Abbeys & Priories of Bedfordshire

(Beadafordscir)
Organisation colours:      NT      EH      HHA      Council, or privately owned     
  • Bushmead Priory - (EH)

    Bushmead Priory, Bedfordshire, East of England

    Priory

    a Hamlet in Staploe Parish) in the County of Bedfordshire in England. It is a Grade-I-listed building.

    The site and remains of the 700-year-old priory stand today neighbouring a light industrial estate and a disused airfield, and lies between the villages of Colmworth and Little Staughton. Nothing survives of the priory church, and all but the refectory and kitchen of the claustral buildings have disappeared.

    Never a large house, the community appears to have consisted of the prior and up to four canons.

    The priory was founded around 1195 by William, Chaplain of Colmworth. Hugh de Beauchamp of Eaton Socon endowed the priory with 28 acres (113,000 m²), the priory also held land around Coppingford chapel; during these early years, it also held a considerable number of Selions, given to them by local people as gifts of faith. Around 1206, King John permitted the monks to enclose and clear part of the nearby Perry woods.

    East of England - Bedfordshire, Staploe, Bedfordshire

    The Priory Church of Saint Mary, Bushmead, commonly called Bushmead Priory, was a monastic foundation for Augustinian Canons, located at Bushmead (a Hamlet in Staploe Parish) in the County of Bedfordshire in England. It is a Grade-I-listed building.

    The site and remains of the 700-year-old priory stand today neighbouring a light industrial estate and a disused airfield, and lies between the villages of Colmworth and Little Staughton. Nothing survives of the priory church, and all but the refectory and kitchen of the claustral buildings have disappeared.

    Never a large house, the community appears to have consisted of the prior and up to four canons.

    The priory was founded around 1195 by William, Chaplain of Colmworth. Hugh de Beauchamp of Eaton Socon endowed the priory with 28 acres (113,000 m²), the priory also held land around Coppingford chapel; during these early years, it also held a considerable number of Selions, given to them by local people as gifts of faith. Around 1206, King John permitted the monks to enclose and clear part of the nearby Perry woods.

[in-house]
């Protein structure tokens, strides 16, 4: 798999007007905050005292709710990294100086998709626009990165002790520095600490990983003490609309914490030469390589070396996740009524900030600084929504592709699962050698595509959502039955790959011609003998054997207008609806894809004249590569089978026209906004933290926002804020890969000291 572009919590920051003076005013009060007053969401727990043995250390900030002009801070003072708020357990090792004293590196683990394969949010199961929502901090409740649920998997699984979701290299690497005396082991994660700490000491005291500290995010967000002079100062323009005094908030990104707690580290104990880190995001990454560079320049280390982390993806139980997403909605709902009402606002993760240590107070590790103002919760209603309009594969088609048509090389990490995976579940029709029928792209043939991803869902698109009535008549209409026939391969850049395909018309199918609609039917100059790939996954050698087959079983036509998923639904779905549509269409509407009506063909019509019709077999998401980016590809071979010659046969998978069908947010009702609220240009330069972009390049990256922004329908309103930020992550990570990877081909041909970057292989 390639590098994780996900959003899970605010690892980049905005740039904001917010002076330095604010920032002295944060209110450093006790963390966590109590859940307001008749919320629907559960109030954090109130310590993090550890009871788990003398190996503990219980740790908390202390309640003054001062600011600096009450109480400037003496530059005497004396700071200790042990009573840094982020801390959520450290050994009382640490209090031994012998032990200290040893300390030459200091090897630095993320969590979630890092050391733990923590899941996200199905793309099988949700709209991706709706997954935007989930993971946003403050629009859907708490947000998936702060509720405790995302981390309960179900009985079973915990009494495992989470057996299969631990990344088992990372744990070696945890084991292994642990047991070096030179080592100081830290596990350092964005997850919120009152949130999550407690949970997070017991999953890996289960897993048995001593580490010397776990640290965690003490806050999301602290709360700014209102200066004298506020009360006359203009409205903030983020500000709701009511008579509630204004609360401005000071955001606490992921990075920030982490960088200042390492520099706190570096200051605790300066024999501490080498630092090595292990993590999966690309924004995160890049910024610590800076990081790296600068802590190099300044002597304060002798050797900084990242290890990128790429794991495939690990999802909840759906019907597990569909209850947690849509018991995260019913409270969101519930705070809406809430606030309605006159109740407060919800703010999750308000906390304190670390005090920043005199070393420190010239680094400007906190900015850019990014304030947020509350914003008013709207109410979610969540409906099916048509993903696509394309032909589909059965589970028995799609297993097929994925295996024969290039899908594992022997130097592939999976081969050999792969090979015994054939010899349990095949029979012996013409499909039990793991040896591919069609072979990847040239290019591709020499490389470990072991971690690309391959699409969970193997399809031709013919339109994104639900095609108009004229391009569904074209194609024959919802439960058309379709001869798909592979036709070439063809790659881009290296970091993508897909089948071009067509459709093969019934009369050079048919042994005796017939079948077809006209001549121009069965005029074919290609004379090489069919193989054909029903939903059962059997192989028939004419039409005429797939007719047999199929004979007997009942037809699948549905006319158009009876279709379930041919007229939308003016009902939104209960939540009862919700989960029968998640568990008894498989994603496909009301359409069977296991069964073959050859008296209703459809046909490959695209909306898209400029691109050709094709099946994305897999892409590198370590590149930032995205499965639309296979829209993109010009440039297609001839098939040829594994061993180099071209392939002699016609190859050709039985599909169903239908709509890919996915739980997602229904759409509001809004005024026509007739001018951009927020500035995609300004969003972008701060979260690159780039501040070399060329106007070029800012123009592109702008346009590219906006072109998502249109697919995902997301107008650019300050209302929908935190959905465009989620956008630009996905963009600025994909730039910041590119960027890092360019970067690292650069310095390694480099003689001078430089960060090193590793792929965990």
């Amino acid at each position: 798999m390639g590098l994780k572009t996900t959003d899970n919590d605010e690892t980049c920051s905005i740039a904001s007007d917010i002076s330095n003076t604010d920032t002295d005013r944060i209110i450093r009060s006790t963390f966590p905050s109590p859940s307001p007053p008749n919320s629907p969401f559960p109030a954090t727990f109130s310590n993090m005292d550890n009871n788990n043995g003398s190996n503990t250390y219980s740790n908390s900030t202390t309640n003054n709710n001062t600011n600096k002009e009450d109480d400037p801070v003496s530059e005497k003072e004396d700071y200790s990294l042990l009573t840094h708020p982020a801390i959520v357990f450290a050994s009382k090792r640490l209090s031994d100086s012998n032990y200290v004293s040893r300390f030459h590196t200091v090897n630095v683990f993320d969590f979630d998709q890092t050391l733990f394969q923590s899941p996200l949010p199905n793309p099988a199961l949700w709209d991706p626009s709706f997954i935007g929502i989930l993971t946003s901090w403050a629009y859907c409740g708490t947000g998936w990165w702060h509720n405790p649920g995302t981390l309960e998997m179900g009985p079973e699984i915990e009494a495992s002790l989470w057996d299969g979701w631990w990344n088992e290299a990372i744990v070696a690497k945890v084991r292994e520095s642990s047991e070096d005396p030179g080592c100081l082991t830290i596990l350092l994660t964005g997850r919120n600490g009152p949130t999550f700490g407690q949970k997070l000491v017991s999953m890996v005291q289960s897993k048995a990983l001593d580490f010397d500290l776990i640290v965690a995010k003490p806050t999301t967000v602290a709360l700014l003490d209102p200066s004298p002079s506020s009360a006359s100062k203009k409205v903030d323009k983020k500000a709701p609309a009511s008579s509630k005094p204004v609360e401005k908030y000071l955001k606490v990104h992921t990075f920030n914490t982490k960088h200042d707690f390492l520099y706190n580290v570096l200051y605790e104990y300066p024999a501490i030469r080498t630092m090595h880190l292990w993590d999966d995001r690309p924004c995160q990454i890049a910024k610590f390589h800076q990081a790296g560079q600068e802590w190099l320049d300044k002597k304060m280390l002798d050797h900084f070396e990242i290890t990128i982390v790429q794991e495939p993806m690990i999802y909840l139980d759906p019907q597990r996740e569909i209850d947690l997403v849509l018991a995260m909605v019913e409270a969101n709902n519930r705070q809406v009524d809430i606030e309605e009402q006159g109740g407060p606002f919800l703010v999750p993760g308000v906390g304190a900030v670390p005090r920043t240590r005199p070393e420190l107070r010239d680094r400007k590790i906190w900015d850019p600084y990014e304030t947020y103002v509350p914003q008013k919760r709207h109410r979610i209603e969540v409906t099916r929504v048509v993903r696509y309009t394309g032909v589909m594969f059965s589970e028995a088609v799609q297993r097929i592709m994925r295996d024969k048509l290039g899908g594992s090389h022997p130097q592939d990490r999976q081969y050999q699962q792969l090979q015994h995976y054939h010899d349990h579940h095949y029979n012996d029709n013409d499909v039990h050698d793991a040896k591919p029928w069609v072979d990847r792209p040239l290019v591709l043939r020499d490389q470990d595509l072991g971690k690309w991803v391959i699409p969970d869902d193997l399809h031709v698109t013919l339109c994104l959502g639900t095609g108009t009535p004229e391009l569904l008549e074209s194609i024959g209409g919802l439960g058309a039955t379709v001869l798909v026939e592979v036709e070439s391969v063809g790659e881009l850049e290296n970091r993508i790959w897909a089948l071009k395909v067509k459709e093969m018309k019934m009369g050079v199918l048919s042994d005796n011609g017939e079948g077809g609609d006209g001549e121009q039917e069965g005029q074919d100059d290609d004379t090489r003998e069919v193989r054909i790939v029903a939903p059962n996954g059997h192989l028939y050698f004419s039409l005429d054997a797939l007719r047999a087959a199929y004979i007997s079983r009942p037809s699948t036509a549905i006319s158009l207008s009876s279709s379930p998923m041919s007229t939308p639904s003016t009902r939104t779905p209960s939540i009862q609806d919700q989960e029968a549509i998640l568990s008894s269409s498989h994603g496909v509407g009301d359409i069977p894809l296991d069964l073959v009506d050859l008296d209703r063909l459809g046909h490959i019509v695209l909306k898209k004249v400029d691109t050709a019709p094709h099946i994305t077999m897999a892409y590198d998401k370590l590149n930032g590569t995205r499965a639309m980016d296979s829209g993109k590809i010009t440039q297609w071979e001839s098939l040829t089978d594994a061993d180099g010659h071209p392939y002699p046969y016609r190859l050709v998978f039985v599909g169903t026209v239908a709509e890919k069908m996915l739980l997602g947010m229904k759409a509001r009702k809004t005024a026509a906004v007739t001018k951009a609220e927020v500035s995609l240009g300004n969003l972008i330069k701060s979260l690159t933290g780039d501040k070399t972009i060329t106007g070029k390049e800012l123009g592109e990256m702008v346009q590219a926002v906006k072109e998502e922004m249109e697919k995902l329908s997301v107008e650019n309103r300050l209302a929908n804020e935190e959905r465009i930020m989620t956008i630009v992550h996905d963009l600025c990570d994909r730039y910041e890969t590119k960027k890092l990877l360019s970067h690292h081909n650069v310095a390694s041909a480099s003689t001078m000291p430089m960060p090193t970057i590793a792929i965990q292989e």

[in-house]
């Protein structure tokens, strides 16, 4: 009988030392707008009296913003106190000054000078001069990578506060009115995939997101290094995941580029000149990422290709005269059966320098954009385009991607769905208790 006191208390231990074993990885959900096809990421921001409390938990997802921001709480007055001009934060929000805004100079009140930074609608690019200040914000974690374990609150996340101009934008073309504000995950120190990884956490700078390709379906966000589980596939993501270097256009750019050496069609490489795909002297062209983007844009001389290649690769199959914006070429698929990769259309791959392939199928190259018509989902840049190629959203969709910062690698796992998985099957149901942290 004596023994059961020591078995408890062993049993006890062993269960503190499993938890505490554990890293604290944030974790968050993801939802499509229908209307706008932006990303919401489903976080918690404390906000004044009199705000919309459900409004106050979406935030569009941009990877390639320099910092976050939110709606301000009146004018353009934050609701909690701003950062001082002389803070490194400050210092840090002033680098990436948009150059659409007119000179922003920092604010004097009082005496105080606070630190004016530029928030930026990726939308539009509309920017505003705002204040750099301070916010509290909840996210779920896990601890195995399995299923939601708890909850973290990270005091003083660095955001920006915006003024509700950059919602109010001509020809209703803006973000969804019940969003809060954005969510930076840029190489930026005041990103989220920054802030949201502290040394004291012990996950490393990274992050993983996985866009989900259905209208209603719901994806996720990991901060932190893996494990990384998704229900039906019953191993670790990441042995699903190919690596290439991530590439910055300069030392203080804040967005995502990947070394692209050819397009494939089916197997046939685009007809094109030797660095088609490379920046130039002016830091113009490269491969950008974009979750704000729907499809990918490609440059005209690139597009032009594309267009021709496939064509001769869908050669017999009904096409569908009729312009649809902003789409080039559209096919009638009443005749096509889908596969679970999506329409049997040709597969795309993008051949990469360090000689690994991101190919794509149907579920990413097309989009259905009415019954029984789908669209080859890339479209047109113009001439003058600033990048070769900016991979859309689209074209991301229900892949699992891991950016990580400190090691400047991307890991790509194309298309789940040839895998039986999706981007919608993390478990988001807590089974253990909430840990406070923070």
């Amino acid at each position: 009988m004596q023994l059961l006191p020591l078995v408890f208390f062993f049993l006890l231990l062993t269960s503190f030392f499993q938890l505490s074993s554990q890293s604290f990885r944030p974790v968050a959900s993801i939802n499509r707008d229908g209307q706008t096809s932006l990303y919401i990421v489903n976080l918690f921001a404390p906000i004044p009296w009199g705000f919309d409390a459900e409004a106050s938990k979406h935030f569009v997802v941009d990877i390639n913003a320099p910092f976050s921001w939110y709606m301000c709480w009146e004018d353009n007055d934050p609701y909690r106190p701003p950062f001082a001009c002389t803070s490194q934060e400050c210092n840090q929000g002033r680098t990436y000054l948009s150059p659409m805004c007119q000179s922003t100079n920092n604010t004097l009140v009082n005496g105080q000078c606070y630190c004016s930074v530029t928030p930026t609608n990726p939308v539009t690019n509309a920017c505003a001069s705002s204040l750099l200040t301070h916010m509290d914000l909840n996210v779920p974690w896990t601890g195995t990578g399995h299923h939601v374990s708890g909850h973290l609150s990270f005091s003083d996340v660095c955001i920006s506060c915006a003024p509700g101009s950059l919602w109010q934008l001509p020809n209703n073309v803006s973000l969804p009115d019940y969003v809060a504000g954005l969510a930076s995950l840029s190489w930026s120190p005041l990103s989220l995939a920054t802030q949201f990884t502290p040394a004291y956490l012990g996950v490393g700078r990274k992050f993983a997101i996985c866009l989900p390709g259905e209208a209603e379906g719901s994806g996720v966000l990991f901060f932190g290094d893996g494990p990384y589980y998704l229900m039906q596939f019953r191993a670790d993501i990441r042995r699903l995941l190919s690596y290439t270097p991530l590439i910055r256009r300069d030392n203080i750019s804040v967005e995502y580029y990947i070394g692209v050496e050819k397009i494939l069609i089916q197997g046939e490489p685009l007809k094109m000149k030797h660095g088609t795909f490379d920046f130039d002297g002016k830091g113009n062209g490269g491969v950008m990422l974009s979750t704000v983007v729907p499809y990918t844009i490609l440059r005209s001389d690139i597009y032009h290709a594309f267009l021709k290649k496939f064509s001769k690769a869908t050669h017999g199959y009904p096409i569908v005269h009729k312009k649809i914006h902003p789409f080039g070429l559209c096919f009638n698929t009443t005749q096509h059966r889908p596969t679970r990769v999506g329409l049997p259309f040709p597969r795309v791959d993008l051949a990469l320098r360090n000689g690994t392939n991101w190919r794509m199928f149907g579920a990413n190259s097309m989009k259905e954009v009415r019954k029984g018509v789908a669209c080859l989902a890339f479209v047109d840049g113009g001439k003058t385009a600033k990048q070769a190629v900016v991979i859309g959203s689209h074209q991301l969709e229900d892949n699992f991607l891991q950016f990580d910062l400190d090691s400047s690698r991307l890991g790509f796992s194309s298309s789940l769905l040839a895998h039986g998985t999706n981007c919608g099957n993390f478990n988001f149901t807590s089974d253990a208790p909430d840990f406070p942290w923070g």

• Woburn Abbey - (HHA) (THoE)

    Woburn Abbey, Bedfordshire, East of England

    Country House

    Woburn Abbey occupying the east of the village of Woburn, Bedfordshire, England.

    East of England - Bedfordshire, Woburn

    Woburn Abbey occupying the east of the village of Woburn, Bedfordshire, England.

    The Abbey is a country house, the family seat of the Duke of Bedford. Although it is still a family home to the current duke, it is open on specified days to visitors, along with the diverse estate surrounding it, including the historic landscape gardens and deer park (by Humphry Repton), as well as more recently added attractions, including Woburn Safari Park, a miniature railway and a garden/visitor centre.

    Woburn Abbey, comprising Woburn Park and its buildings, was set out and founded as a Cistercian abbey in 1145. Taken from its monastic residents by Henry VIII and given to John Russell, 1st Earl of Bedford, in 1547, it became the seat of the Russell family and the Dukes of Bedford. The Abbey was largely rebuilt, starting in 1744 by the architects Henry Flitcroft and Henry Holland for the 4th Duke. Anna Maria, the wife of the 7th Duke, originated the afternoon-tea ritual in 19th-century England.

    Please be aware that photography is not permitted inside the Abbey.

    * This property is part of Treasure Houses of England
    You can pick up a leaflet called "England's Finest" which contains 2-for-price-of-1 vouchers for the other properties of this group.